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Journalists Meet: Writing Headlines

Journalists Meet: Writing Headlines

In today’s class, we will look at the essence of HEADLINES – so to say – the print media.

Of course, there is no doubt at all that writing a headline is one of the more difficult tasks of editing jobs.

It takes a high concentration on the materials of the story, the facts, and supporting quotations, to render them quickly into a few short words that will tempt the reader to read on, even though the reporter may have put it into a nutshell point.

Yes, headlines of course draw the attention of the reader into the content of the story.

Some editors have a natural flair for it at first reading of the copy, but headline writing comes mostly with painstaking practice.

The best ones are not necessarily quick off the-top-of-the-head ideas; they can be the result of patient fitting with words on a copy pad after subbing on the screen is completed.

It means, as a sub or editor, it is your professional duty to patiently read the reporter’s script and put same into fewer words to form the headline of the story.

There might be time for discussion in the case of a big story. Many a good headline is a ‘committee job’ in which improvements have been worked on the ideas of others.

Well, because here in Sierra Leone we run tabloids (small) newspapers, it is all the responsibility of editors to shape out headlines of stories to meet readers better understanding of it.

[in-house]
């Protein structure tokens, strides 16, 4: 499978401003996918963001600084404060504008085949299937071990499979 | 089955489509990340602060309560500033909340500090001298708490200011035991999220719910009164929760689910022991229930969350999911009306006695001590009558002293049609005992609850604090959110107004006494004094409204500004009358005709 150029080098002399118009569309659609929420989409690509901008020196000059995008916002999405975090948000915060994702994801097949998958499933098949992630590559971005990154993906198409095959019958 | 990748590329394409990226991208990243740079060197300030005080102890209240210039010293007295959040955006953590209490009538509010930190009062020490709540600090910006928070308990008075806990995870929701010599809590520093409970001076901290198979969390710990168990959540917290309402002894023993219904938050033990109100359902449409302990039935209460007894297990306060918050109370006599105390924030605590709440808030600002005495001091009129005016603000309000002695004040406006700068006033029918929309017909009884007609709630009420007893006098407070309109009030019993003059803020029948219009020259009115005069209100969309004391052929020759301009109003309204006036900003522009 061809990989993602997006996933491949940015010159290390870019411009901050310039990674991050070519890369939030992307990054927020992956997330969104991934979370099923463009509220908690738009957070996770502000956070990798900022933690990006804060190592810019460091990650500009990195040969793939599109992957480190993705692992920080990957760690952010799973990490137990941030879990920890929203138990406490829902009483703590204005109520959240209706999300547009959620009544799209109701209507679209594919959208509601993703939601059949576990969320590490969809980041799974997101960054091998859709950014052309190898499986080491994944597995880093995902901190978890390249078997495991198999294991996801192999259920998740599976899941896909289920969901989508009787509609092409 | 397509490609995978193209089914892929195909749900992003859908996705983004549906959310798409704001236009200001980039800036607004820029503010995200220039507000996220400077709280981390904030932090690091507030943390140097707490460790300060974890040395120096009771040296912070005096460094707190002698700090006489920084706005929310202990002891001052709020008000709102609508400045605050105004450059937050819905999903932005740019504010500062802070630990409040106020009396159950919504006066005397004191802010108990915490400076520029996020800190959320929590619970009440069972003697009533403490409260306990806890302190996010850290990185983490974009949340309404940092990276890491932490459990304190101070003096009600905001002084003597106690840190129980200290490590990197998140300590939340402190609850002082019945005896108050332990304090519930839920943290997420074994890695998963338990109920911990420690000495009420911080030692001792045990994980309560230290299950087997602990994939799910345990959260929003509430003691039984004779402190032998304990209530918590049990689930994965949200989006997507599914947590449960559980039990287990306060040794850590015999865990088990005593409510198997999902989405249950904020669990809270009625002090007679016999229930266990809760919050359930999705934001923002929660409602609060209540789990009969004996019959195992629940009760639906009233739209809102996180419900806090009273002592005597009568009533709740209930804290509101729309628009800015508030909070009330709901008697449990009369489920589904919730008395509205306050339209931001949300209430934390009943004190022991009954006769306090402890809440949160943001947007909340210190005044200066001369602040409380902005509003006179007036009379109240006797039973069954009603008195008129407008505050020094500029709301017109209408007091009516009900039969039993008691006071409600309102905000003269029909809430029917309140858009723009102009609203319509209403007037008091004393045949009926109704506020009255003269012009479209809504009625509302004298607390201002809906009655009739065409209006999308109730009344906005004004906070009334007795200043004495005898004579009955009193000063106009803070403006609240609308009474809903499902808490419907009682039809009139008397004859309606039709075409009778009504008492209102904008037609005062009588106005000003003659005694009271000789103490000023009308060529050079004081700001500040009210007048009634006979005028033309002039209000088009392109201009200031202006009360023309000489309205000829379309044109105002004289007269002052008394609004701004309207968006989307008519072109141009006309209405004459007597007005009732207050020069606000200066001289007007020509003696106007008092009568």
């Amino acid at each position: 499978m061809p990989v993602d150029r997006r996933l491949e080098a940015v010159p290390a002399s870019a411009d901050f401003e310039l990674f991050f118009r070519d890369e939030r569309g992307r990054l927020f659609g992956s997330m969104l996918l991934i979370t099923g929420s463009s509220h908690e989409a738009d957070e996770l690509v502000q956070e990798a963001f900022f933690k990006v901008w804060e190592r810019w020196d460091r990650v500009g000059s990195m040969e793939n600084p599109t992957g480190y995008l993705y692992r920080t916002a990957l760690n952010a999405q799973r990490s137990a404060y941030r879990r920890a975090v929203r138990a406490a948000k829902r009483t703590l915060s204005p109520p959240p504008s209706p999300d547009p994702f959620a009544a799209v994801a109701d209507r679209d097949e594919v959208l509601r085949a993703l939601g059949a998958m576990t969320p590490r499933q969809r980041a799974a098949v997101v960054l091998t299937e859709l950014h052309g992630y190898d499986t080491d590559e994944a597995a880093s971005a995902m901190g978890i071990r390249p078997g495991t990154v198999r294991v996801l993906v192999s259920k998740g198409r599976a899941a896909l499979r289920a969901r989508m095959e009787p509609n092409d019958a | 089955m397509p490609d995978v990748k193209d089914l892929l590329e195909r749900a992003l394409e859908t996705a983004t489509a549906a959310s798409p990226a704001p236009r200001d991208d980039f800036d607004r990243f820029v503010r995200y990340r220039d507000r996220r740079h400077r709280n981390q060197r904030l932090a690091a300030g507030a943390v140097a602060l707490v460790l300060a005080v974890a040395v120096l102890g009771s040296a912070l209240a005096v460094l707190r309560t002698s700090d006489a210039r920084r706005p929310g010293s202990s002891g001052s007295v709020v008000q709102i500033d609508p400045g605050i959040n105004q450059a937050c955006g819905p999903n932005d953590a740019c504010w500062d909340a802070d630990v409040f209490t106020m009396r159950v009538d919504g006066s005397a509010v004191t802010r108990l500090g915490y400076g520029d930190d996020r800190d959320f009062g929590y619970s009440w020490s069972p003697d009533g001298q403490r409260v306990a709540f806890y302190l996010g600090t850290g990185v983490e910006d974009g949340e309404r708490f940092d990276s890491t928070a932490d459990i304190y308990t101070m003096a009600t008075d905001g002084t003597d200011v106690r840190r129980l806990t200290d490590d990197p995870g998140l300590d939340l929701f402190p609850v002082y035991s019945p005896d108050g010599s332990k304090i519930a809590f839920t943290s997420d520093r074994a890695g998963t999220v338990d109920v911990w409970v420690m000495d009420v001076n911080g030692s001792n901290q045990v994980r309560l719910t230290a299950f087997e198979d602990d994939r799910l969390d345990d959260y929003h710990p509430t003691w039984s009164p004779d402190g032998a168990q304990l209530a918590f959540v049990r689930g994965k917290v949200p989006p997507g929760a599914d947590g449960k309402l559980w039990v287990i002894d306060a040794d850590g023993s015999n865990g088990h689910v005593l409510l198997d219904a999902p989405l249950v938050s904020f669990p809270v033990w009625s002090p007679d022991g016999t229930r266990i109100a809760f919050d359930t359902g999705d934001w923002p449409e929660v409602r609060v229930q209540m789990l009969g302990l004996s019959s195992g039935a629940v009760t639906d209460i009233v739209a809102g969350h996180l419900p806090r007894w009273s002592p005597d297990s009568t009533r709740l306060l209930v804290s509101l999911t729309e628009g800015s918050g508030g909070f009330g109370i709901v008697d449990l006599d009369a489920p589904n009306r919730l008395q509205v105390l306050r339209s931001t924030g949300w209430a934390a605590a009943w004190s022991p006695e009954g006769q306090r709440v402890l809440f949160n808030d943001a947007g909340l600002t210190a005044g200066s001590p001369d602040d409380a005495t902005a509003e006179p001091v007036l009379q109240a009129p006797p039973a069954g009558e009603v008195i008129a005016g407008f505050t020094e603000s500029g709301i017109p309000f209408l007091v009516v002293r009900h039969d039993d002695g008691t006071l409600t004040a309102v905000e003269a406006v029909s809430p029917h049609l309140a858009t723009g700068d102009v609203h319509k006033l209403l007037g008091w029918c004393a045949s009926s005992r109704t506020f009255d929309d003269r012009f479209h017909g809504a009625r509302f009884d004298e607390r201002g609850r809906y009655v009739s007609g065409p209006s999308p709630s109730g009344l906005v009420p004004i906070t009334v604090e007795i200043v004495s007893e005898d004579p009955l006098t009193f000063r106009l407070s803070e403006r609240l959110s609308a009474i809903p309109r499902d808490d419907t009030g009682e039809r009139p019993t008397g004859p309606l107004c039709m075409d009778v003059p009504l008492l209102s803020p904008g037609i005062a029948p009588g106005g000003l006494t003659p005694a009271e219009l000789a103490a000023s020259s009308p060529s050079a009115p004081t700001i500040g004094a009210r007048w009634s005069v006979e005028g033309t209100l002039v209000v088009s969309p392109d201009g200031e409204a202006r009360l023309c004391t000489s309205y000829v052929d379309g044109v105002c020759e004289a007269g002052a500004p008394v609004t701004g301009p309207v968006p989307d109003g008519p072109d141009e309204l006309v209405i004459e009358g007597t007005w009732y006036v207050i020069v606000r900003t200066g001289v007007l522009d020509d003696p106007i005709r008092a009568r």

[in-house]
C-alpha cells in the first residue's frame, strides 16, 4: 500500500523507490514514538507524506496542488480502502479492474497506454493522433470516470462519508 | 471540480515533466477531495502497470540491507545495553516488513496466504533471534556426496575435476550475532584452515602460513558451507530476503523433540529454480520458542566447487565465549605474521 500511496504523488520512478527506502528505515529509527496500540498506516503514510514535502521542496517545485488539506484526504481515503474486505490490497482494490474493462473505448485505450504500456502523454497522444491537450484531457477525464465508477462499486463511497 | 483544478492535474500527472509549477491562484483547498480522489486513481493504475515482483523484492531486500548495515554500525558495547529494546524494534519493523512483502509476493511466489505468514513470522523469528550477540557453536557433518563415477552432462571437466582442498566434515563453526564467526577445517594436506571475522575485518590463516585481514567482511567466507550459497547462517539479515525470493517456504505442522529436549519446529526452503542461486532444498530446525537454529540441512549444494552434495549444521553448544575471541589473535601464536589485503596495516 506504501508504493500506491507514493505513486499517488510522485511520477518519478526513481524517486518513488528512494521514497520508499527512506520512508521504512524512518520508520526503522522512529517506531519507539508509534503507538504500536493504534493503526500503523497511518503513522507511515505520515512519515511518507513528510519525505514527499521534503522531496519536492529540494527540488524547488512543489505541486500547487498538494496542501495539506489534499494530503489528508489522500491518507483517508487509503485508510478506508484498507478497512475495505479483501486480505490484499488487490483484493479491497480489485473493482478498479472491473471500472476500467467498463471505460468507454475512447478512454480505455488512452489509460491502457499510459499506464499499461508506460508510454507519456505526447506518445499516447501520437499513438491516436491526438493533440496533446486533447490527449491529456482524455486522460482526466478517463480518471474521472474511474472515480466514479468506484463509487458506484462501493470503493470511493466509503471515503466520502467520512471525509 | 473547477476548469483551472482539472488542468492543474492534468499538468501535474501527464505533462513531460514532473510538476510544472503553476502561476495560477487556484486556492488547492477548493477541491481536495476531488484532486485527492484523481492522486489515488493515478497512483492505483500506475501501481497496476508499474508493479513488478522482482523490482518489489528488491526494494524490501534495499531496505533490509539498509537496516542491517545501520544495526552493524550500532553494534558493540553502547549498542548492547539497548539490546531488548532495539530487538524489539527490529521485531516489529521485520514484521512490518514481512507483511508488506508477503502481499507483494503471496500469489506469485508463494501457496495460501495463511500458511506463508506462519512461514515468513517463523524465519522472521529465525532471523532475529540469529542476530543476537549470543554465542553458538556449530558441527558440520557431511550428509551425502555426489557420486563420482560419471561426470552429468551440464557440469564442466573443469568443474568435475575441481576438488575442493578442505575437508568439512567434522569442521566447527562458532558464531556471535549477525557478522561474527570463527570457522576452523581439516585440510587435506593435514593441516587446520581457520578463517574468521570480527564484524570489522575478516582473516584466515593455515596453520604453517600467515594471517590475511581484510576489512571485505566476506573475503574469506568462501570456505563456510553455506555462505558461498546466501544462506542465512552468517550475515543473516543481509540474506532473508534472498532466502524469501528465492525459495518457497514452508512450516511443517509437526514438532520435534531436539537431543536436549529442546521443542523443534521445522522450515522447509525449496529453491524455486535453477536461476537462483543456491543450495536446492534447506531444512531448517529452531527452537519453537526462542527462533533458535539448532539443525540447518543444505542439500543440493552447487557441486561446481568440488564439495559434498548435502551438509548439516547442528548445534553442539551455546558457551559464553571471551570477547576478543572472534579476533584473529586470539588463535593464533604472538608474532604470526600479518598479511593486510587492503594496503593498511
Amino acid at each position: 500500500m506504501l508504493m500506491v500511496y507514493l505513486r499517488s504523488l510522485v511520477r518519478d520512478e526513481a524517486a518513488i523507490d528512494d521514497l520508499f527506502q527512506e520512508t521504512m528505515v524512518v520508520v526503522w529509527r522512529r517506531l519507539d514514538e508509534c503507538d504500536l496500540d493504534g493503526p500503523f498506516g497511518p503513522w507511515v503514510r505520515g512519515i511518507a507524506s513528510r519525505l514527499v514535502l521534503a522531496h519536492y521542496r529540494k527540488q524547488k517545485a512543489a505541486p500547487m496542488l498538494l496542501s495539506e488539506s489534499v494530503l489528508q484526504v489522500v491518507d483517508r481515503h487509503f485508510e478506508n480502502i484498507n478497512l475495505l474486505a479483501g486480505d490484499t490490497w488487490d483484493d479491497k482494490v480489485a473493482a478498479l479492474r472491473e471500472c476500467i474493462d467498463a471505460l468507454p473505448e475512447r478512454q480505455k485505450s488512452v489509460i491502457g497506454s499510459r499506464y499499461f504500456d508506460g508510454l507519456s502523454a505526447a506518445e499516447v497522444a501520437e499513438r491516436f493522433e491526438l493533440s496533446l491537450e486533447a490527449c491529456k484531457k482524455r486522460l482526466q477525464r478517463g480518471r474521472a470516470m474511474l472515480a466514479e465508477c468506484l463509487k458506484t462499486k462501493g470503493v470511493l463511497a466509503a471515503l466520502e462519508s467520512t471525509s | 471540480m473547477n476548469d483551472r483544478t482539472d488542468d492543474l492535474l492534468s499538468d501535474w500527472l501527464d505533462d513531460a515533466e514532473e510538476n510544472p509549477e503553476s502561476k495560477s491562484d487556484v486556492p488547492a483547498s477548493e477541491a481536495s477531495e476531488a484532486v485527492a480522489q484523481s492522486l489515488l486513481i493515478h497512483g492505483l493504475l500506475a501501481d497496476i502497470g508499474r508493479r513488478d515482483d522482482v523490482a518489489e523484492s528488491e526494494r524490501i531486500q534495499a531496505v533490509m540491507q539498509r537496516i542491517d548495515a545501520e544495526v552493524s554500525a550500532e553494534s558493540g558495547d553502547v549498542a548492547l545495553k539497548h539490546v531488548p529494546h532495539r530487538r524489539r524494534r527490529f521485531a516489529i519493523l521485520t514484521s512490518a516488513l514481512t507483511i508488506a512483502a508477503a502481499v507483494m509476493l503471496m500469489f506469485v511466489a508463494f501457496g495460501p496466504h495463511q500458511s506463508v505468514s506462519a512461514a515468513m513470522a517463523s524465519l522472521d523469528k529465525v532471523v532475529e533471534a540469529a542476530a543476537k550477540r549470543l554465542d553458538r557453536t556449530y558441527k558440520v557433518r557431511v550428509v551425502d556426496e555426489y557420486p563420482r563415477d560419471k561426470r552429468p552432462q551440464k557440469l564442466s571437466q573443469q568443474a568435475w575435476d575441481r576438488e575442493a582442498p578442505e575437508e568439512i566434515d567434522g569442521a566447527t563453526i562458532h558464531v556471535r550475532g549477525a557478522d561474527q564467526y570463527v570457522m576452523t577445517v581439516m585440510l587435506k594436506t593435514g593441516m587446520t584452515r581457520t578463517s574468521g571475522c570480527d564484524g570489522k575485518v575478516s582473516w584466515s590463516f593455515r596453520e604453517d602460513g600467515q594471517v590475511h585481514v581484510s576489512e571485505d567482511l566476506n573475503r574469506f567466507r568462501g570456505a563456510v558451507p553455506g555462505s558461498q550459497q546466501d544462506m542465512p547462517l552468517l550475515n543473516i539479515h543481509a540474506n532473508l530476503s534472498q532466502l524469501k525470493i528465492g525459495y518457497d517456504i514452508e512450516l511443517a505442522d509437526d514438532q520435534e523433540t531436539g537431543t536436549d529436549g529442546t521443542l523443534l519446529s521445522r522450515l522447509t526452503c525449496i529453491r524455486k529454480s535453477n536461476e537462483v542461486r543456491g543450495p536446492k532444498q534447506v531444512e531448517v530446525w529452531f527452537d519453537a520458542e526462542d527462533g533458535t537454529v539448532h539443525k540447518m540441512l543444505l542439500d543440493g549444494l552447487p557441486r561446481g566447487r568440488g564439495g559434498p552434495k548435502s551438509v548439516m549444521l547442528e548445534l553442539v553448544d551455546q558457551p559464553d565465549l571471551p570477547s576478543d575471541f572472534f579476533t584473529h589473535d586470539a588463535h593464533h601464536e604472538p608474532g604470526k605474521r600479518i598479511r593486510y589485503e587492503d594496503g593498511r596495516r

As rightly discussed above, headlines of big stories must be meticulously looked at, refined and purified before used for publication.

Don’t even ask me why? As journalists we all know that the law of contempt, libel-seditious and the rest exists.

Yet there is no room for sloppy, ineffective headline writing on any newspaper if it wants to be taken seriously and the reader’s attention.

It is useful at this point if we have a definition.

We can say that headline has two main functions:

  1. It draws the attention of the reader to the content of the story.
  2. It forms part of the visual pattern of the page.

The first function has to do with words. The sub/editor is the synthesizer, filtering the material so that its essence is refined into a simple ‘read me’ message.

Take note of the phrase ‘simple read me message.’ Any headline that is not readable bores readers’ appetite. It makes readers ask “what is it that the writer is talking about?”

This must be achieved without doing damage to the facts by over-simplification or ‘bending’.

In other words, under pressure to achieve a good headline, the sub/editor must guard against distortion.

Good bye see in my next class.  

From The Editor’s Desk

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